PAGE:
Grunty Fen has long been a source of mystery. For years it lurked in the dusty lumber-room of memory, unvisited and all but forgotten, its faint miasma lingering slightly, if unpleasantly, until all that was left was the name, only the name. Like Adelstrop, you might think, as immortalized by Edward Thomas; though until recently, all the two places had in common was that once, long ago and for a short time only, each boasted a small, branch-line railway station.
Now, however, Grunty Fen has acquired its own brand-new patina of fame, thanks to the work of another gifted writer. Though arguably not quite in the same class as Edward Thomas, Christopher South is, like him, a countryman and one with a real, all too intimate knowledge of the land of which he writes.
My own connection with the fen came about by means of a couple of serendipitous accidents, the kind of thing that the old Fenfolk apparently describe as ‘hadnabinfers’. The best way to explain this useful concept is to illustrate it. If it hadnabinfer the prospect of the mother of all family rows, Grunty Fen would have meant less than nothing to any of us. This is how it happened.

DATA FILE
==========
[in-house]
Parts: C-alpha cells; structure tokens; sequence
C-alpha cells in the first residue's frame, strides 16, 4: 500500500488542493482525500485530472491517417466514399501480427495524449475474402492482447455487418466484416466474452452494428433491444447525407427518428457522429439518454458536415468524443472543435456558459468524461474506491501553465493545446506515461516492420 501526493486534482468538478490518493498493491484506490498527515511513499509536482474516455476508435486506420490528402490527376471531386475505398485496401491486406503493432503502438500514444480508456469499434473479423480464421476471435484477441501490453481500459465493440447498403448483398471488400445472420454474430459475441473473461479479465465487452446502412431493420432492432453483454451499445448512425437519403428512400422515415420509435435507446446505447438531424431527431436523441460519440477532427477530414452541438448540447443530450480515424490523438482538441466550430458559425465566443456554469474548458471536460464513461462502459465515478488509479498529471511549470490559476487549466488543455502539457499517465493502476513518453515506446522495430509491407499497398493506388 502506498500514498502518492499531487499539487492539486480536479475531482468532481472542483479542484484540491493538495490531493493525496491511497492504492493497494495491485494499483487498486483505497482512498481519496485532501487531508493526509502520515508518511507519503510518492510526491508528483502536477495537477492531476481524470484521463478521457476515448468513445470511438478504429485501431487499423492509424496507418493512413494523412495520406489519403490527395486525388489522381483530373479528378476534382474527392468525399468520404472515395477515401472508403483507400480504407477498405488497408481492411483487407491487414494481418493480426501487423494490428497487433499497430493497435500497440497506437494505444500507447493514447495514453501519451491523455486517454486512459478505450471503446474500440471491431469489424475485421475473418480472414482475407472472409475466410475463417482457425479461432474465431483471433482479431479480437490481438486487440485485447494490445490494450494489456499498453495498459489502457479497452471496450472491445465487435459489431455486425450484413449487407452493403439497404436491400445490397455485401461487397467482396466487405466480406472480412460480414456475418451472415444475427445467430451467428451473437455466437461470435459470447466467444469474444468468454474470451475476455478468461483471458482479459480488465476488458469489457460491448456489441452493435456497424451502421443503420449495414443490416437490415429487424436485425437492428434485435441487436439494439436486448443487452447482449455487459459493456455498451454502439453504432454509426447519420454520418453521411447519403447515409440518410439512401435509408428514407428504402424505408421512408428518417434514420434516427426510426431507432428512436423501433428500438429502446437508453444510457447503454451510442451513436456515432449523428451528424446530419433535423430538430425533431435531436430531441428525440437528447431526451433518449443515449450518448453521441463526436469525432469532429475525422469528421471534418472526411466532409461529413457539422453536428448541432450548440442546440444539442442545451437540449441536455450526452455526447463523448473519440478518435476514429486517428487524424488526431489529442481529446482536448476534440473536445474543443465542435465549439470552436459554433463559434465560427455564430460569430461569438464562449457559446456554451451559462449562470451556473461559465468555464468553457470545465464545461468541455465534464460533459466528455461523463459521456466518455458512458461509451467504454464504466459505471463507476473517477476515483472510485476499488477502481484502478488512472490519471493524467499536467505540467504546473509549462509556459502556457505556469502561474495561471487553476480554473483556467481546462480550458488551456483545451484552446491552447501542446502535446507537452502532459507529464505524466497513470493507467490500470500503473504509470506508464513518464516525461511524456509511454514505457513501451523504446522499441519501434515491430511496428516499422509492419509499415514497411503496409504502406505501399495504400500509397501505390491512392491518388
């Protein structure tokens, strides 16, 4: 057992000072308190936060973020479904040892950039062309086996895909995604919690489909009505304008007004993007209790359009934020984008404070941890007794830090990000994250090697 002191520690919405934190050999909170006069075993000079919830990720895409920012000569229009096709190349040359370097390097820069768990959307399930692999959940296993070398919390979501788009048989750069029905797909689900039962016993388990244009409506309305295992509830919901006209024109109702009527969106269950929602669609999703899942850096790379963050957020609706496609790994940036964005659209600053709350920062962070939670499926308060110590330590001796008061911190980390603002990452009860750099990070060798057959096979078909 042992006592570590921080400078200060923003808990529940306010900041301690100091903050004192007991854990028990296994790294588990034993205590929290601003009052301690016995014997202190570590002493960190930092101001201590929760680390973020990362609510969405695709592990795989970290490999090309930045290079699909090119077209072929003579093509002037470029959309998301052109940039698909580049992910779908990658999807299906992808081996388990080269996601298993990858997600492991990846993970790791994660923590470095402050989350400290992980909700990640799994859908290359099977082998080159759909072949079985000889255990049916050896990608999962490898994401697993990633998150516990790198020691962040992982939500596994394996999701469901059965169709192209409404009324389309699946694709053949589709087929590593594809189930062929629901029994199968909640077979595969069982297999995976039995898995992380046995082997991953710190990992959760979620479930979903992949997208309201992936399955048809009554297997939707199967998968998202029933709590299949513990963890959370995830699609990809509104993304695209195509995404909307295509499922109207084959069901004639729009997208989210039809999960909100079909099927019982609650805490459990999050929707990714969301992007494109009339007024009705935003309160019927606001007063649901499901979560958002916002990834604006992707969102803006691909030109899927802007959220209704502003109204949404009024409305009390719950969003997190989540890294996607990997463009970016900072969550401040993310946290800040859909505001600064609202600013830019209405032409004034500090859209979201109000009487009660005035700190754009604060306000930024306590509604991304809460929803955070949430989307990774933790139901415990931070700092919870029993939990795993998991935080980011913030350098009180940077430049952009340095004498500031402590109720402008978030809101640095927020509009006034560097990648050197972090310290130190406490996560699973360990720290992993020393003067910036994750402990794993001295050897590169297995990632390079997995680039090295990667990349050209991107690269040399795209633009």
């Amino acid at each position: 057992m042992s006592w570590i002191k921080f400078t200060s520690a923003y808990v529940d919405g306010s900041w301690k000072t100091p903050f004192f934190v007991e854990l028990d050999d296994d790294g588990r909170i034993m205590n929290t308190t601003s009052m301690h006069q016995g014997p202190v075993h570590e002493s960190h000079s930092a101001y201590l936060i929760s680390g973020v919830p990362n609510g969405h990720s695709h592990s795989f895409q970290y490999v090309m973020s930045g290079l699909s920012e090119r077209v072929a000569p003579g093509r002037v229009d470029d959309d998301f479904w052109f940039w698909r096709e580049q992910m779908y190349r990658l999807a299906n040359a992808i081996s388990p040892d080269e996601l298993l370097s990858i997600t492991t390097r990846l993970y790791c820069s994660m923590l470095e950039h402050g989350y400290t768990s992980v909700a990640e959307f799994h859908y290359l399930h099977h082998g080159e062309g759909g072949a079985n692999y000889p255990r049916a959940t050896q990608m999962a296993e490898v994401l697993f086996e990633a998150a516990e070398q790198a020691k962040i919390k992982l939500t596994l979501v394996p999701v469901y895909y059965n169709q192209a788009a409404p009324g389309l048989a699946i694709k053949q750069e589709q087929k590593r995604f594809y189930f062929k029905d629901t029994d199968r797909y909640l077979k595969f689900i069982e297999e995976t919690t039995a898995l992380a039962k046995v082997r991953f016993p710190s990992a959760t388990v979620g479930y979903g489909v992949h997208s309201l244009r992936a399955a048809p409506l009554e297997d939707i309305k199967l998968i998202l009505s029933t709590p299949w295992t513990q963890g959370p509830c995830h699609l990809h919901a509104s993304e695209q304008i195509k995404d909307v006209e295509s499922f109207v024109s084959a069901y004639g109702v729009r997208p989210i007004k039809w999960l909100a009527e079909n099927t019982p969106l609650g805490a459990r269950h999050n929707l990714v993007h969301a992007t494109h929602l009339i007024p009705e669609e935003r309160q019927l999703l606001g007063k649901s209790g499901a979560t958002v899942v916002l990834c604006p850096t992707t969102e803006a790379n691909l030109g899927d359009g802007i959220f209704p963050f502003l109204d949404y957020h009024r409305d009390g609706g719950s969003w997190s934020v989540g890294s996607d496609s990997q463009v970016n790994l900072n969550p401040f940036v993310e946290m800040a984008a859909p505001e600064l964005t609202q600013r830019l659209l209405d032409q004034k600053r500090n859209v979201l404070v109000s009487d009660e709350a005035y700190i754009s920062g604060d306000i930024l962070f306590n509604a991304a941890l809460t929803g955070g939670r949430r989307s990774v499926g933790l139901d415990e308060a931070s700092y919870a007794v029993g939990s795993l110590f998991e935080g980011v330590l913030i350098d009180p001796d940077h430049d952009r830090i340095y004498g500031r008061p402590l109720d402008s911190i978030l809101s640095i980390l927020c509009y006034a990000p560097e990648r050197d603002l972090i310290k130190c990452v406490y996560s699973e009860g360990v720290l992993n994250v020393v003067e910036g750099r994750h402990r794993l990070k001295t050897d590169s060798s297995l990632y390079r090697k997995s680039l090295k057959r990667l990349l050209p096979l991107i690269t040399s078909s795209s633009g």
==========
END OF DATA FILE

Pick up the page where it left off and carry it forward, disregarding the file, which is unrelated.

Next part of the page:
One summer’s day, long ago, we were setting off on holiday to Norfolk, as we always do. We love Norfolk, and its glories never pale. We feel about it as did Noël Coward when describing it, appreciatively, as ‘very flat’. On this occasion, the picnic was packed and the car stuffed full of people, general clobber and the dog. We always used to take a picnic on such a trip, and we always had a problem finding the right spot in which to stop and enjoy it. That day, the driver was being unusually difficult about the best place to choose, or – which is nearer the truth ‒ to have chosen, and to have just swept past. A mutinous atmosphere was developing, with hungry people complaining of low blood sugar and intimating that at this rate we’d have reached the perishing sea before he could make up his mind. Exas
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